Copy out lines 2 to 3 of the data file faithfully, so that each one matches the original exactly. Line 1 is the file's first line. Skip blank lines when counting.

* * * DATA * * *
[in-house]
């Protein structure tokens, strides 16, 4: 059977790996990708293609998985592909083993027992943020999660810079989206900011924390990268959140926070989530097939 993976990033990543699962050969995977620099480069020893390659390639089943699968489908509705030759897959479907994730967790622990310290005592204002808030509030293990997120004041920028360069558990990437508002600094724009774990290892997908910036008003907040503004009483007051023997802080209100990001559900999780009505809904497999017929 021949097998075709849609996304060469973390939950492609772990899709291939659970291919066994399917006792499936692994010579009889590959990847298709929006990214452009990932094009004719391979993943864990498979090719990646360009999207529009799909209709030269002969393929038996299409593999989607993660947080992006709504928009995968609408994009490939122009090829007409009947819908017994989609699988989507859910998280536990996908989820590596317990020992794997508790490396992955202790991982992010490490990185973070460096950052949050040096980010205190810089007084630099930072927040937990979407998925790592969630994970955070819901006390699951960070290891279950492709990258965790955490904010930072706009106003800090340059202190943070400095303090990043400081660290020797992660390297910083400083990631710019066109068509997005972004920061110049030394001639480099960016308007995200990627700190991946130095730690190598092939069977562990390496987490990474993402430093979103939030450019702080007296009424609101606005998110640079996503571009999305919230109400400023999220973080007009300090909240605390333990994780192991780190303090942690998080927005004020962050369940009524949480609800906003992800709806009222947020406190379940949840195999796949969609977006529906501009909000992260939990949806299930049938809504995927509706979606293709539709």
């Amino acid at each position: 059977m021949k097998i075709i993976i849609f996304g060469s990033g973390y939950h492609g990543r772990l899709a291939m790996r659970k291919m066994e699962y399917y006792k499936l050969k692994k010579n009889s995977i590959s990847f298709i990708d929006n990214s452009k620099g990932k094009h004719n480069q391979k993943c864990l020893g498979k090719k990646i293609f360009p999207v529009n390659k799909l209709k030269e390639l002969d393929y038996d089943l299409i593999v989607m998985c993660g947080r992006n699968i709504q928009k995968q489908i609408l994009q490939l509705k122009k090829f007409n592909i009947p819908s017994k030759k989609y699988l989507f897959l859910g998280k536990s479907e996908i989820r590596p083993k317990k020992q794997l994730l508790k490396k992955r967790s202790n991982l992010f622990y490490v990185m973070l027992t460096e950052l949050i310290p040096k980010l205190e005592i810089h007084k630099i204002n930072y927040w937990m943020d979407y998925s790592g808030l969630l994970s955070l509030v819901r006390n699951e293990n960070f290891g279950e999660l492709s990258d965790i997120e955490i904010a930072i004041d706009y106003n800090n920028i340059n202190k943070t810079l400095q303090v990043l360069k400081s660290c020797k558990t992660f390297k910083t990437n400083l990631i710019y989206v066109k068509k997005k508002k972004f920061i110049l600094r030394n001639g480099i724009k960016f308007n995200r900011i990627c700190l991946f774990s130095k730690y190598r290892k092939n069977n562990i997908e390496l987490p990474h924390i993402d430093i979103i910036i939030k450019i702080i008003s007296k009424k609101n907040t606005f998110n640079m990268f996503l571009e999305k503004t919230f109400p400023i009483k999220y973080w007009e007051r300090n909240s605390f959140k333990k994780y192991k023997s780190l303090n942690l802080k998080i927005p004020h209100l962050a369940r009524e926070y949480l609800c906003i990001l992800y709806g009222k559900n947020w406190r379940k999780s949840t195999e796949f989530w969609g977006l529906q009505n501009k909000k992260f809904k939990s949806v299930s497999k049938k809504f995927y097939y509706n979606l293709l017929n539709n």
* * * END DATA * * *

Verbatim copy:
């Protein structure tokens, strides 16, 4: 059977790996990708293609998985592909083993027992943020999660810079989206900011924390990268959140926070989530097939 993976990033990543699962050969995977620099480069020893390659390639089943699968489908509705030759897959479907994730967790622990310290005592204002808030509030293990997120004041920028360069558990990437508002600094724009774990290892997908910036008003907040503004009483007051023997802080209100990001559900999780009505809904497999017929 021949097998075709849609996304060469973390939950492609772990899709291939659970291919066994399917006792499936692994010579009889590959990847298709929006990214452009990932094009004719391979993943864990498979090719990646360009999207529009799909209709030269002969393929038996299409593999989607993660947080992006709504928009995968609408994009490939122009090829007409009947819908017994989609699988989507859910998280536990996908989820590596317990020992794997508790490396992955202790991982992010490490990185973070460096950052949050040096980010205190810089007084630099930072927040937990979407998925790592969630994970955070819901006390699951960070290891279950492709990258965790955490904010930072706009106003800090340059202190943070400095303090990043400081660290020797992660390297910083400083990631710019066109068509997005972004920061110049030394001639480099960016308007995200990627700190991946130095730690190598092939069977562990390496987490990474993402430093979103939030450019702080007296009424609101606005998110640079996503571009999305919230109400400023999220973080007009300090909240605390333990994780192991780190303090942690998080927005004020962050369940009524949480609800906003992800709806009222947020406190379940949840195999796949969609977006529906501009909000992260939990949806299930049938809504995927509706979606293709539709």
């Amino acid at each position: 059977m021949k097998i075709i993976i849609f996304g060469s990033g973390y939950h492609g990543r772990l899709a291939m790996r659970k291919m066994e699962y399917y006792k499936l050969k692994k010579n009889s995977i590959s990847f298709i990708d929006n990214s452009k620099g990932k094009h004719n480069q391979k993943c864990l020893g498979k090719k990646i293609f360009p999207v529009n390659k799909l209709k030269e390639l002969d393929y038996d089943l299409i593999v989607m998985c993660g947080r992006n699968i709504q928009k995968q489908i609408l994009q490939l509705k122009k090829f007409n592909i009947p819908s017994k030759k989609y699988l989507f897959l859910g998280k536990s479907e996908i989820r590596p083993k317990k020992q794997l994730l508790k490396k992955r967790s202790n991982l992010f622990y490490v990185m973070l027992t460096e950052l949050i310290p040096k980010l205190e005592i810089h007084k630099i204002n930072y927040w937990m943020d979407y998925s790592g808030l969630l994970s955070l509030v819901r006390n699951e293990n960070f290891g279950e999660l492709s990258d965790i997120e955490i904010a930072i004041d706009y106003n800090n920028i340059n202190k943070t810079l400095q303090v990043l360069k400081s660290c020797k558990t992660f390297k910083t990437n400083l990631i710019y989206v066109k068509k997005k508002k972004f920061i110049l600094r030394n001639g480099i724009k960016f308007n995200r900011i990627c700190l991946f774990s130095k730690y190598r290892k092939n069977n562990i997908e390496l987490p990474h924390i993402d430093i979103i910036i939030k450019i702080i008003s007296k009424k609101n907040t606005f998110n640079m990268f996503l571009e999305k503004t919230f109400p400023i009483k999220y973080w007009e007051r300090n909240s605390f959140k333990k994780y192991k023997s780190l303090n942690l802080k998080i927005p004020h209100l962050a369940r009524e926070y949480l609800c906003i990001l992800y709806g009222k559900n947020w406190r379940k999780s949840t195999e796949f989530w969609g977006l529906q009505n501009k909000k992260f809904k939990s949806v299930s497999k049938k809504f995927y097939y509706n979606l293709l017929n539709n």